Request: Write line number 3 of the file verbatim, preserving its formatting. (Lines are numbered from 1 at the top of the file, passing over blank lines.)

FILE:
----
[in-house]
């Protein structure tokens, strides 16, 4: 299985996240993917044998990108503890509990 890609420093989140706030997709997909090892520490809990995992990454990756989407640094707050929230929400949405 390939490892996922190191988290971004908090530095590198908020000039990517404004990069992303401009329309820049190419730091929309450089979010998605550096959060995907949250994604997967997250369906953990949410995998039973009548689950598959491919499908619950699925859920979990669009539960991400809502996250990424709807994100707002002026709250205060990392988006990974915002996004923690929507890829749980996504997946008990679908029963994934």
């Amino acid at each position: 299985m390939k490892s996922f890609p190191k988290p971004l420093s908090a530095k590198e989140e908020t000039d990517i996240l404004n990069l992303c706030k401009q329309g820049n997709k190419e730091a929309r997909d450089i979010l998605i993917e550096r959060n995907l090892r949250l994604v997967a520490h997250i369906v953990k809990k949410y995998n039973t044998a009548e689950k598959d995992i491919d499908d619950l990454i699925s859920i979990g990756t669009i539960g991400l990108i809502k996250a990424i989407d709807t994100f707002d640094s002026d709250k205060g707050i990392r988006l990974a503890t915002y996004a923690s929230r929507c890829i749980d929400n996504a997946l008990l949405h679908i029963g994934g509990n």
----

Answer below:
């Amino acid at each position: 299985m390939k490892s996922f890609p190191k988290p971004l420093s908090a530095k590198e989140e908020t000039d990517i996240l404004n990069l992303c706030k401009q329309g820049n997709k190419e730091a929309r997909d450089i979010l998605i993917e550096r959060n995907l090892r949250l994604v997967a520490h997250i369906v953990k809990k949410y995998n039973t044998a009548e689950k598959d995992i491919d499908d619950l990454i699925s859920i979990g990756t669009i539960g991400l990108i809502k996250a990424i989407d709807t994100f707002d640094s002026d709250k205060g707050i990392r988006l990974a503890t915002y996004a923690s929230r929507c890829i749980d929400n996504a997946l008990l949405h679908i029963g994934g509990n």